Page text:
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Lucius R. Paige, History of Cambridge, Massachusetts, 1630-1877, with a genealogical register 8 2 Browse Search
Horace Greeley, The American Conflict: A History of the Great Rebellion in the United States of America, 1860-65: its Causes, Incidents, and Results: Intended to exhibit especially its moral and political phases with the drift and progress of American opinion respecting human slavery from 1776 to the close of the War for the Union. Volume I. 4 0 Browse Search
Eliza Frances Andrews, The war-time journal of a Georgia girl, 1864-1865 2 0 Browse Search
The Daily Dispatch: October 26, 1861., [Electronic resource] 2 0 Browse Search
Brigadier-General Ellison Capers, Confederate Military History, a library of Confederate States Military History: Volume 5, South Carolina (ed. Clement Anselm Evans) 2 0 Browse Search
The Daily Dispatch: November 22, 1861., [Electronic resource] 2 2 Browse Search
Rebellion Record: a Diary of American Events: Poetry and Incidents., Volume 3. (ed. Frank Moore) 2 2 Browse Search
Horace Greeley, The American Conflict: A History of the Great Rebellion in the United States of America, 1860-65: its Causes, Incidents, and Results: Intended to exhibit especially its moral and political phases with the drift and progress of American opinion respecting human slavery from 1776 to the close of the War for the Union. Volume II. 2 0 Browse Search
The Daily Dispatch: February 18, 1861., [Electronic resource] 2 0 Browse Search
The Daily Dispatch: November 3, 1860., [Electronic resource] 2 0 Browse Search
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Browsing named entities in The Daily Dispatch: November 25, 1861., [Electronic resource]. You can also browse the collection for Whaley or search for Whaley in all documents.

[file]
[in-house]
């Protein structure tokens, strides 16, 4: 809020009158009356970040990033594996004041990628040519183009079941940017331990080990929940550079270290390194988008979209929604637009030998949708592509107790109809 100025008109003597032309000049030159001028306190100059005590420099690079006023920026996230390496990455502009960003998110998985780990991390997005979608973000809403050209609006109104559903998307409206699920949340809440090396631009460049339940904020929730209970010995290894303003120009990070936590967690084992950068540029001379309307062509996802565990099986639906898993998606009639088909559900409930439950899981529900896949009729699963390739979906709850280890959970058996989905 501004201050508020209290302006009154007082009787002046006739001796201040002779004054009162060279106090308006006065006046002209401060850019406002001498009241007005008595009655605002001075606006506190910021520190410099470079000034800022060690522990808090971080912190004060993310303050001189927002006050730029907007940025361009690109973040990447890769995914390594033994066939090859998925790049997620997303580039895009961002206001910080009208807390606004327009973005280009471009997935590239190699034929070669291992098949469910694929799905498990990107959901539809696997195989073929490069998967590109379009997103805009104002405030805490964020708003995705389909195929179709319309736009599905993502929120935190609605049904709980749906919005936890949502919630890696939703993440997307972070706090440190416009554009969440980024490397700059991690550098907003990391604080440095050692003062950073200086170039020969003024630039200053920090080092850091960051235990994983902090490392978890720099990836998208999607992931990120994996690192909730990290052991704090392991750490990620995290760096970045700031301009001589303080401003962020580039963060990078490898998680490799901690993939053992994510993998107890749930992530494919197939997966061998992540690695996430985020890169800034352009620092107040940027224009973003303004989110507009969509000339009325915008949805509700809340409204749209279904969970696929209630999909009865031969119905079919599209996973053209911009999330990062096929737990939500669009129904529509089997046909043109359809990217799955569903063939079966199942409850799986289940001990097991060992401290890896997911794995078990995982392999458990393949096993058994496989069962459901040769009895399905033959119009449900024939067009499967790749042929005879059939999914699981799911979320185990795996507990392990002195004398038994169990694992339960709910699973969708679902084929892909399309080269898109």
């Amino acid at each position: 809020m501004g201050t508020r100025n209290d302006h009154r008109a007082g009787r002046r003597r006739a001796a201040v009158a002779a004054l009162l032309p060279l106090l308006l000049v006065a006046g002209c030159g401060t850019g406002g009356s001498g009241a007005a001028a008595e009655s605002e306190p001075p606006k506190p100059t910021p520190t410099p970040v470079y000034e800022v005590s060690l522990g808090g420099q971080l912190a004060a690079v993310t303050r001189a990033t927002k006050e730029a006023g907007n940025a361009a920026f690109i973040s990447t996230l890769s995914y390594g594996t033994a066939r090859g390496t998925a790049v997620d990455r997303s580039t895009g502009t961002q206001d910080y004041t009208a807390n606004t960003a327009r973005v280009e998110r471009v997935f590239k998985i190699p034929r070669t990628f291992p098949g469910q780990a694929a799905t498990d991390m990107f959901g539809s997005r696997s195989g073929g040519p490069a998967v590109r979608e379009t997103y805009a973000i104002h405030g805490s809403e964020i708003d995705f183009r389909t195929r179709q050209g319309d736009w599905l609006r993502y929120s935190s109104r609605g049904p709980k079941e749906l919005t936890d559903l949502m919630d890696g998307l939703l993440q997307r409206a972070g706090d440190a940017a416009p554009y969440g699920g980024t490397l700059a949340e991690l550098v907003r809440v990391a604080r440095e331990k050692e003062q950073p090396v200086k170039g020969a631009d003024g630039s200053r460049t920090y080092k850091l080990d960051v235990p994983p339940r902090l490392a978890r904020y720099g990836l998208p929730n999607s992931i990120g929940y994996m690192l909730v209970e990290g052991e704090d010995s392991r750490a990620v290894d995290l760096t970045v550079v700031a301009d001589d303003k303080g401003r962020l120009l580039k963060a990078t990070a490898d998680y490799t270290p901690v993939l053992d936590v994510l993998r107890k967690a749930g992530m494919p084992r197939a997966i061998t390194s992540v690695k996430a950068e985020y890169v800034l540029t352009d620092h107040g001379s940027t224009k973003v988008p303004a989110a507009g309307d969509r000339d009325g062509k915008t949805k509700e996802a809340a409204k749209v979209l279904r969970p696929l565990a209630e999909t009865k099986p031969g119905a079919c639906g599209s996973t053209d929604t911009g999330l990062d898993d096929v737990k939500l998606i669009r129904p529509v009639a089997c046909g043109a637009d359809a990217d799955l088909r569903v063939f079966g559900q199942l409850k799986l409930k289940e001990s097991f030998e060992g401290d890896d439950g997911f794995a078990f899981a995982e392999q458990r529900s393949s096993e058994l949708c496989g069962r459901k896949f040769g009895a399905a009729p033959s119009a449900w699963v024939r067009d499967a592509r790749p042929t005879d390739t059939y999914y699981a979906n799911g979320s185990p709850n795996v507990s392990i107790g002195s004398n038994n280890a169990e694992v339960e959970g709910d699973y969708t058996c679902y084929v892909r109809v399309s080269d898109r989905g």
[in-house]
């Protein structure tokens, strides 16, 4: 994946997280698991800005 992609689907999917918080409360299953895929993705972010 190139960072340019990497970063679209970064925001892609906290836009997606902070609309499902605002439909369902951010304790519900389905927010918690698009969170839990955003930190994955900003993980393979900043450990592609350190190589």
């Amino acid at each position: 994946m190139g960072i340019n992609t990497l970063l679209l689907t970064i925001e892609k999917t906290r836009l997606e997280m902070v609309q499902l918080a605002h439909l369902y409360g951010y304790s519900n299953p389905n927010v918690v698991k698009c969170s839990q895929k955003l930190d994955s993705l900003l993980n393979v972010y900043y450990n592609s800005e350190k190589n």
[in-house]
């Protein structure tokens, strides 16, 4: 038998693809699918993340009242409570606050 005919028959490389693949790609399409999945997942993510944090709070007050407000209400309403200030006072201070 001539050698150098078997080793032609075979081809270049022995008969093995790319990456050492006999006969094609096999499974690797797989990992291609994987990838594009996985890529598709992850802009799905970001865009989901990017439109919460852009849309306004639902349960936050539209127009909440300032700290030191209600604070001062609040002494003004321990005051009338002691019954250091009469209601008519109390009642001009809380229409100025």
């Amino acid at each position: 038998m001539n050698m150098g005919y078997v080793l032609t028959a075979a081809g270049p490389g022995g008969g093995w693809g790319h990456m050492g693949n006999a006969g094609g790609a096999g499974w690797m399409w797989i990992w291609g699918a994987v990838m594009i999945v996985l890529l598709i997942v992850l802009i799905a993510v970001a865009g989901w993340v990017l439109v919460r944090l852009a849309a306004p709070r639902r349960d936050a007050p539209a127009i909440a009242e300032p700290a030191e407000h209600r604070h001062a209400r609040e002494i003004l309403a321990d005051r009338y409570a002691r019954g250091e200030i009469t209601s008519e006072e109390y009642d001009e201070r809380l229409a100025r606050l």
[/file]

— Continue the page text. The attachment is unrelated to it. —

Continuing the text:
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he 23d inst., contains the following in regard to the taking possession of Guyandotte by the Confederates. We have published several accounts of the affair from Yankee sources, but do not recollect to have seen anything in regard to it from our own side: On the 9th inst., Col. Clarkson, of the cavalry, from Gen. Floyd's Brigade, marched some two hundred miles to Guyandotte, and completely surprised the Yankee troops in the town, numbering two hundred and fifty, under the command of Col. Whaley, one of the traitor members of Congress, elected from Western Virginia. Col. Clarkson arrived at the village about 8 o'clock A. M., took possession of the bridge, and cut off all retreat.--The fight lasted about one hour, the Yankees fighting from the houses and places of concealment. He took ninety-eight prisoners, killed forty, wounded fifty, and caused many to be drowned who took to the river for escape.--Only some forty of the whole saved their bacon. We also captured two hundred an